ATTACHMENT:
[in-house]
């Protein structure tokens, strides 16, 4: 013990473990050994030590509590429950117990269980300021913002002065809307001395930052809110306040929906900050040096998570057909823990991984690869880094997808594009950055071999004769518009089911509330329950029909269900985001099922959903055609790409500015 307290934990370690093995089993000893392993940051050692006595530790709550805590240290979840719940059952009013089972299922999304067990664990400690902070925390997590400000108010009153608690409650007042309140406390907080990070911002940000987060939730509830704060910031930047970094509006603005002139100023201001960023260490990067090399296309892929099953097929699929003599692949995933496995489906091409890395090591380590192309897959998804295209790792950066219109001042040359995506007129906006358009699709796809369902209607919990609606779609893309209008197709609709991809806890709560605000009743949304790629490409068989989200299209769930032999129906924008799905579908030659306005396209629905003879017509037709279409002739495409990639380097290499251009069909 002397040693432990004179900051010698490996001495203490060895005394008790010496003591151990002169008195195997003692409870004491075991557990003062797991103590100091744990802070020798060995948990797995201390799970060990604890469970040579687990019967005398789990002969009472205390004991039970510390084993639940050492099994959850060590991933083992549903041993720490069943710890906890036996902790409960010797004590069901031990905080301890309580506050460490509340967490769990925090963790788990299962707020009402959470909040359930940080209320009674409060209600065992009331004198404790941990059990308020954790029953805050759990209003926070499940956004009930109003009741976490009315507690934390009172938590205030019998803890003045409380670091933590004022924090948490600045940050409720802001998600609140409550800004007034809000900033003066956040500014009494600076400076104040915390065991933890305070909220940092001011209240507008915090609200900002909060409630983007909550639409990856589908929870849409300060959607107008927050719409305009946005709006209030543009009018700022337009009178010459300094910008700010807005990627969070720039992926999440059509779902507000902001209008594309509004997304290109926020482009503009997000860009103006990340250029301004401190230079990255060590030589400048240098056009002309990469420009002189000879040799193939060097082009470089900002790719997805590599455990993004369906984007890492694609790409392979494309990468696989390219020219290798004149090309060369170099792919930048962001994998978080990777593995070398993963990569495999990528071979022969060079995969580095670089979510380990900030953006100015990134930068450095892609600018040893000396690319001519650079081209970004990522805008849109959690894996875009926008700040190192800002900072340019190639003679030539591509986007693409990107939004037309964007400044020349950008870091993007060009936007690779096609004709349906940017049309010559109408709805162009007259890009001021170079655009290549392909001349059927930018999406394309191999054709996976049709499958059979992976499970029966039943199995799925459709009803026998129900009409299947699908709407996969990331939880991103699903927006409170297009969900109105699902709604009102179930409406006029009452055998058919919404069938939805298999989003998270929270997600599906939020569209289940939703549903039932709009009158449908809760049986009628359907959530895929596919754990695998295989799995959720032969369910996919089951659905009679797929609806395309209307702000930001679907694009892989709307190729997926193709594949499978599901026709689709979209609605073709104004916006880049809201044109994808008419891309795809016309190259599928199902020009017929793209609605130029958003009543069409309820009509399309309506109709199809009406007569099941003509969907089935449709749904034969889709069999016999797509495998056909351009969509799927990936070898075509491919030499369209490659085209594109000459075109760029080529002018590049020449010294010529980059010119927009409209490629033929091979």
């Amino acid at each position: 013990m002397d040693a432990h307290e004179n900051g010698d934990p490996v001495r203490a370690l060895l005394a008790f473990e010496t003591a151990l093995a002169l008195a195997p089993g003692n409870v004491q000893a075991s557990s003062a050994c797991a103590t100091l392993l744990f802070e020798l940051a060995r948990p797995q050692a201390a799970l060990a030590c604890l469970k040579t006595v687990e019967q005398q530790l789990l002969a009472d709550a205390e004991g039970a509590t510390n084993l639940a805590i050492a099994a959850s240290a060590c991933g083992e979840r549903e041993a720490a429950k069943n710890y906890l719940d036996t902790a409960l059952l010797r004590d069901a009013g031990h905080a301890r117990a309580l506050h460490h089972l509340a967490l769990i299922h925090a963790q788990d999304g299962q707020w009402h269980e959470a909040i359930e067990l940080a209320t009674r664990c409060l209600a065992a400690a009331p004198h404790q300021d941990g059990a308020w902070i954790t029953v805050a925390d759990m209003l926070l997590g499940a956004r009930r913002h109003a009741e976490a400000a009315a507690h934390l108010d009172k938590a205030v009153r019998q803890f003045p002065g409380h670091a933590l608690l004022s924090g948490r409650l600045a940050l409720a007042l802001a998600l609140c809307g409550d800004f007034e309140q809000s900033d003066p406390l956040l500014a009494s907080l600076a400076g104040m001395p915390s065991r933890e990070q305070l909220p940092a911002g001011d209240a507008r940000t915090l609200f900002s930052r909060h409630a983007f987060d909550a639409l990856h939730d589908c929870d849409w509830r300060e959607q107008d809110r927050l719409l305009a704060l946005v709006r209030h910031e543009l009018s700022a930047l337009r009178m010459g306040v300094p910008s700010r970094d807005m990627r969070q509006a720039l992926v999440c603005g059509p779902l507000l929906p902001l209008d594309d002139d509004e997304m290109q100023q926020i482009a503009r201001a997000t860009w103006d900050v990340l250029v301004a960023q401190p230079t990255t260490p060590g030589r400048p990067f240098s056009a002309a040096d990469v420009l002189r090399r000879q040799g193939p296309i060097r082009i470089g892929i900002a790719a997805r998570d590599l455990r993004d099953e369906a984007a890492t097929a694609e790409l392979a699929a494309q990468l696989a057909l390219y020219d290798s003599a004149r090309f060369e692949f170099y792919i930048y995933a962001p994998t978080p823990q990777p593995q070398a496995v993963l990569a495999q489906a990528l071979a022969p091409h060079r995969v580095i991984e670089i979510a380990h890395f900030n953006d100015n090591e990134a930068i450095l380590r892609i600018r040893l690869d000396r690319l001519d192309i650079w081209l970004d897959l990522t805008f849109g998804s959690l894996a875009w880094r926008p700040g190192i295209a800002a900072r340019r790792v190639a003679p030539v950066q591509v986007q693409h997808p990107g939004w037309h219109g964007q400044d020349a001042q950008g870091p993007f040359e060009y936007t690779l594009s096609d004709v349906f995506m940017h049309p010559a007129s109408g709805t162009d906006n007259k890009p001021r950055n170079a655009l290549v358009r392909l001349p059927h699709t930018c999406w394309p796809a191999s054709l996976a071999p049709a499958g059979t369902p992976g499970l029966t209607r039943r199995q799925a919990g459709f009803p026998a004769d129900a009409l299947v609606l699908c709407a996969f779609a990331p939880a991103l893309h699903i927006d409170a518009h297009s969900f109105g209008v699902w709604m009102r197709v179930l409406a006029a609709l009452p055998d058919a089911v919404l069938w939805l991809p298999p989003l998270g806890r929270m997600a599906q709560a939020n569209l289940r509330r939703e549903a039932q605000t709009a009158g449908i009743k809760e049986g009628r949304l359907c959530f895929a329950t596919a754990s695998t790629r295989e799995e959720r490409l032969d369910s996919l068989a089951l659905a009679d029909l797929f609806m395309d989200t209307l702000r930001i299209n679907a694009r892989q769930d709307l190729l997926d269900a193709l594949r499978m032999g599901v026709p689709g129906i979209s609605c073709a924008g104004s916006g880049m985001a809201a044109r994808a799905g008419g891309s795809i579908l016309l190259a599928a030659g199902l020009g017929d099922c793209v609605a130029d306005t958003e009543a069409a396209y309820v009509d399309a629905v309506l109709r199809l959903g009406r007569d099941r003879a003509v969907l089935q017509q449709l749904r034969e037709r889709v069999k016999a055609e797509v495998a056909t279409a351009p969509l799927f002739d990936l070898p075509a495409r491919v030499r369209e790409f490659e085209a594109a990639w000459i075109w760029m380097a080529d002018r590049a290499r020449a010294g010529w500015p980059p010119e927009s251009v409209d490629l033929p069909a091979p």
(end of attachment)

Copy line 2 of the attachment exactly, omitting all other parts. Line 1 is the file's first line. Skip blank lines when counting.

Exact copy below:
């Protein structure tokens, strides 16, 4: 013990473990050994030590509590429950117990269980300021913002002065809307001395930052809110306040929906900050040096998570057909823990991984690869880094997808594009950055071999004769518009089911509330329950029909269900985001099922959903055609790409500015 307290934990370690093995089993000893392993940051050692006595530790709550805590240290979840719940059952009013089972299922999304067990664990400690902070925390997590400000108010009153608690409650007042309140406390907080990070911002940000987060939730509830704060910031930047970094509006603005002139100023201001960023260490990067090399296309892929099953097929699929003599692949995933496995489906091409890395090591380590192309897959998804295209790792950066219109001042040359995506007129906006358009699709796809369902209607919990609606779609893309209008197709609709991809806890709560605000009743949304790629490409068989989200299209769930032999129906924008799905579908030659306005396209629905003879017509037709279409002739495409990639380097290499251009069909 002397040693432990004179900051010698490996001495203490060895005394008790010496003591151990002169008195195997003692409870004491075991557990003062797991103590100091744990802070020798060995948990797995201390799970060990604890469970040579687990019967005398789990002969009472205390004991039970510390084993639940050492099994959850060590991933083992549903041993720490069943710890906890036996902790409960010797004590069901031990905080301890309580506050460490509340967490769990925090963790788990299962707020009402959470909040359930940080209320009674409060209600065992009331004198404790941990059990308020954790029953805050759990209003926070499940956004009930109003009741976490009315507690934390009172938590205030019998803890003045409380670091933590004022924090948490600045940050409720802001998600609140409550800004007034809000900033003066956040500014009494600076400076104040915390065991933890305070909220940092001011209240507008915090609200900002909060409630983007909550639409990856589908929870849409300060959607107008927050719409305009946005709006209030543009009018700022337009009178010459300094910008700010807005990627969070720039992926999440059509779902507000902001209008594309509004997304290109926020482009503009997000860009103006990340250029301004401190230079990255060590030589400048240098056009002309990469420009002189000879040799193939060097082009470089900002790719997805590599455990993004369906984007890492694609790409392979494309990468696989390219020219290798004149090309060369170099792919930048962001994998978080990777593995070398993963990569495999990528071979022969060079995969580095670089979510380990900030953006100015990134930068450095892609600018040893000396690319001519650079081209970004990522805008849109959690894996875009926008700040190192800002900072340019190639003679030539591509986007693409990107939004037309964007400044020349950008870091993007060009936007690779096609004709349906940017049309010559109408709805162009007259890009001021170079655009290549392909001349059927930018999406394309191999054709996976049709499958059979992976499970029966039943199995799925459709009803026998129900009409299947699908709407996969990331939880991103699903927006409170297009969900109105699902709604009102179930409406006029009452055998058919919404069938939805298999989003998270929270997600599906939020569209289940939703549903039932709009009158449908809760049986009628359907959530895929596919754990695998295989799995959720032969369910996919089951659905009679797929609806395309209307702000930001679907694009892989709307190729997926193709594949499978599901026709689709979209609605073709104004916006880049809201044109994808008419891309795809016309190259599928199902020009017929793209609605130029958003009543069409309820009509399309309506109709199809009406007569099941003509969907089935449709749904034969889709069999016999797509495998056909351009969509799927990936070898075509491919030499369209490659085209594109000459075109760029080529002018590049020449010294010529980059010119927009409209490629033929091979």